Welcome to another edition of top stock highlights where we feature interesting happenings and trends from around the world.
IMAS, NUS and NTU
In yet another boost for financial literacy, the Investment Management Association of Singapore (IMAS) has collaborated with two of Singapore’s top universities, the National University of Singapore (NUS) and Nanyang Technological University (NTU), to help students better understand investing.
IMAS is launching an investment competition for the former and a sustainable investing module for the latter.
For NUS, the competition will be launched during the orientation period to help students better understand both investing and the fund management industry.
A game called “Let’s Invest Together”, designed by fintech start-up Optimai, will tap on real data to simulate actual investment outcomes and educate participants on how to manage their investment portfolios.
This game will also be featured during NTU’s Nanyang Business School’s (NBS) Career Day on 12 September.
As for the sustainable investing module, NBS will incorporate it as an elective under its Careers Future Forward course to raise awareness of ESG issues in the finance industry.
For this initiative, IMAS has collaborated with the abrdn Sustainability Institute (APAC) to propagate the principles of sustainable investing to the students.
Monetary Authority of Singapore
Singapore’s central bank, the Monetary Authority of Singapore (MAS), has reported a net loss for the first time in nine years.
It incurred a loss of S$7.4 billion for the fiscal year ended 31 March 2022 due to a combination of inflation, tighter monetary policies, and uncertain global growth.
The main reason for the poorer performance was due to the strength of the Singapore dollar, which appreciated 4% against the British Pound, 5% against the Euro, and 9% against the Japanese Yen.
As a result, foreign exchange translation losses were incurred to the tune of S$8.7 billion, more than wiping out S$4 billion of investment gains.
MAS also incurred higher interest expenses on domestic money market operations.
Given the results, the central bank will not contribute to the nation’s consolidated fund for the fiscal year just ended.
Meanwhile, Singapore’s core inflation is projected to peak at between 4% to 4.5% in the current quarter before declining slightly to between 3.5% to 4% by the end of 2022.
Technology giants slow down hiring
With the spectre of a recession looming large, many technology giants have either frozen hiring, started layoffs, or rescinded job offers.
These corporate moves add to mounting worries that a severe slowdown will hit the economy, depressing demand and causing revenue and profits to tumble.
Alphabet (NASDAQ: GOOGL), the parent company of search engine Google, will slow down its hiring for the rest of 2022.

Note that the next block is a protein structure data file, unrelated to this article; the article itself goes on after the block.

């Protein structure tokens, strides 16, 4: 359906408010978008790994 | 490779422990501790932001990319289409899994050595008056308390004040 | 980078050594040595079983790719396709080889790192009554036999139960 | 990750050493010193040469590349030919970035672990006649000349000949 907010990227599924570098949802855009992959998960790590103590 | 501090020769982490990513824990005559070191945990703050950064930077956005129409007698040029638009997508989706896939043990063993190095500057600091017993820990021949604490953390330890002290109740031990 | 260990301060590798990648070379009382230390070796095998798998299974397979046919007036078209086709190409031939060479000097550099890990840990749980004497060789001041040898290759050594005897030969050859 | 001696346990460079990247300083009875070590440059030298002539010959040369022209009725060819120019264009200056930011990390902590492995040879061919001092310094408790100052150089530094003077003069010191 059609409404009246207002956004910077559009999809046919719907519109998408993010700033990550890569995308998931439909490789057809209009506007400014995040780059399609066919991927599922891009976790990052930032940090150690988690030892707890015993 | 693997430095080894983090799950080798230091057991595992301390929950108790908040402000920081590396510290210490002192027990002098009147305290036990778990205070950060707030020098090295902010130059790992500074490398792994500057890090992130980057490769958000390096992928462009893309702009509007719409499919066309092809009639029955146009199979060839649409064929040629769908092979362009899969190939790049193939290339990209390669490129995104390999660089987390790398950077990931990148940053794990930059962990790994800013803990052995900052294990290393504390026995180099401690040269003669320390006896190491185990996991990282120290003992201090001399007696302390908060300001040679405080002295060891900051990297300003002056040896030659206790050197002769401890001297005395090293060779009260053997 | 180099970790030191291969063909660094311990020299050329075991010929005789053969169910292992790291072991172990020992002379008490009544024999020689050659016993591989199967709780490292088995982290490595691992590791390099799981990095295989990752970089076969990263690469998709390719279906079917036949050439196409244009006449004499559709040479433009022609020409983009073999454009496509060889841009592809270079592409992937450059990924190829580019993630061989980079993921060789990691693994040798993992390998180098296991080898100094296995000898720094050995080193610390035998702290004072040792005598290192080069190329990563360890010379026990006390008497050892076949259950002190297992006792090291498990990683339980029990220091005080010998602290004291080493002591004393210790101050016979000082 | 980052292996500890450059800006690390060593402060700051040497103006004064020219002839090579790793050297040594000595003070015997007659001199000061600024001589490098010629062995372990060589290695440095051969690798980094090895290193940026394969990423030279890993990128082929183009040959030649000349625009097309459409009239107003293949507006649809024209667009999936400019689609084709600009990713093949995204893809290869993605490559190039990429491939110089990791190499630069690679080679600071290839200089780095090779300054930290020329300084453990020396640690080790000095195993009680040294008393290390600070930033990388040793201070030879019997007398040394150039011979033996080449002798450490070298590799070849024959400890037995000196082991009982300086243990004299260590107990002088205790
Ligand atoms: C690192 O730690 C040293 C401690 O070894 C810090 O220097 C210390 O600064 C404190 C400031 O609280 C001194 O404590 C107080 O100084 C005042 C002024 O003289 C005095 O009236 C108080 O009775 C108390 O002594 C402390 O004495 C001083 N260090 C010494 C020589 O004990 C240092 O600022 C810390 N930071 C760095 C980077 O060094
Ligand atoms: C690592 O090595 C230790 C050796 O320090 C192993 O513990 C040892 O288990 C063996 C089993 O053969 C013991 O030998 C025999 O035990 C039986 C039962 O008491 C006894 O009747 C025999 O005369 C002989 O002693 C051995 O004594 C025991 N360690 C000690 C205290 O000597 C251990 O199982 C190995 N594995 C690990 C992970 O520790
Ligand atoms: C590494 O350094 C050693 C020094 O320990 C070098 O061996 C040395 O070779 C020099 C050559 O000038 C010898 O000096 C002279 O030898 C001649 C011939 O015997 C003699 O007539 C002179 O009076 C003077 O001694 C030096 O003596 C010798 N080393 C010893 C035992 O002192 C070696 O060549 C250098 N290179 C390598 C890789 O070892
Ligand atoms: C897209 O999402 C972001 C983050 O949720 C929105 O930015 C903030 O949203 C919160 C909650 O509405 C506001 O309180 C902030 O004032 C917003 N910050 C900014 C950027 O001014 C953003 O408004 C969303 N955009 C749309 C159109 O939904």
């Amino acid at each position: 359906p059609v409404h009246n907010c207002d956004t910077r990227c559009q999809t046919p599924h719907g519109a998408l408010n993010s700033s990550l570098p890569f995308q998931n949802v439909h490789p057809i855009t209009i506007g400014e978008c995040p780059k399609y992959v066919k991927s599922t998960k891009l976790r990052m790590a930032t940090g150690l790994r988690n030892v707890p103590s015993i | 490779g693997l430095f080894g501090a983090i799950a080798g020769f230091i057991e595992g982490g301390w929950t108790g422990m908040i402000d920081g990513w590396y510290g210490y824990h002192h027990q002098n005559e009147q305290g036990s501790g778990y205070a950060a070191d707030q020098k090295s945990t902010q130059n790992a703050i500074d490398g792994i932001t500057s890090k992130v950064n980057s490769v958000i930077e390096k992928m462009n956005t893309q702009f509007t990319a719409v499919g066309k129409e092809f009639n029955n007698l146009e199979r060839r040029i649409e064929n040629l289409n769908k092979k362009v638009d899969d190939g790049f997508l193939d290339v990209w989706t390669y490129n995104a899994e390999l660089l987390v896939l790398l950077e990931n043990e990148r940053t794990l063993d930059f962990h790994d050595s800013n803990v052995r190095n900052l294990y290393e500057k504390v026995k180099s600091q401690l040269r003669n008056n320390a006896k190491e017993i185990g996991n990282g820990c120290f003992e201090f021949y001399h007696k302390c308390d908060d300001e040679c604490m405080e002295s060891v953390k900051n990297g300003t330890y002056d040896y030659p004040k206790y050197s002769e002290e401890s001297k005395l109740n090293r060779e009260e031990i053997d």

iPhone manufacturer Apple (NASDAQ: AAPL) is slated to slow hiring and spending at some of its divisions as it anticipates a slowdown in demand.
Meta Platforms (NASDAQ: META), the parent company of Facebook, WhatsApp and Instagram, is slashing its engineer hires by at least 30% as CEO Mark Zuckerberg anticipates “one of the worst downturns in recent history”.
Technology giant Microsoft (NASDAQ: MSFT) has eliminated some jobs as part of a corporate reorganisation and is freezing new job openings indefinitely.
Streaming giant Netflix (NASDAQ: NFLX) had let go of 150 employees in May and another 300 in June as it reported subscriber losses for its first quarter.
And electric car maker Tesla’s (NASDAQ: TSLA) CEO Elon Musk has announced that the company will let go of 10% of its salaried workforce over the next three months because of the “shaky economic environment”.
Singapore tourist arrivals
It’s good news for Singapore’s tourism industry as visitor arrivals hit a new post-pandemic record for the fifth straight month.
Close to 544,000 visitors arrived at our shores in June, up from the 418,458 in May.
However, this level is just one-third of the 1.6 million visitors that flew over here in June 2019.
For the January to June period this year, tourists from Indonesia and India made up the bulk with those from Malaysia and Australia also logging six-digit numbers.
International tourists are expected to hit between four to six million in 2022, announced the Singapore Tourism Board.
Over at Singapore Airlines Limited (SGX: C6L), the number of passengers has also continued to grow.
Source: Singapore Airlines’ Operating Statistics; Author’s Compilation
June saw a 13.7% month on month increase to 1.94 million, which was also a more than 14-fold jump from the 132,600 logged a year ago.
Should this momentum continue, the airline can continue to enjoy higher load factors and ticket sales.
Meanwhile, Changi Terminal 4 is set to reopen on 13 September 2022.
Disclaimer: Royston Yang owns shares of Apple, Alphabet and Meta Platforms.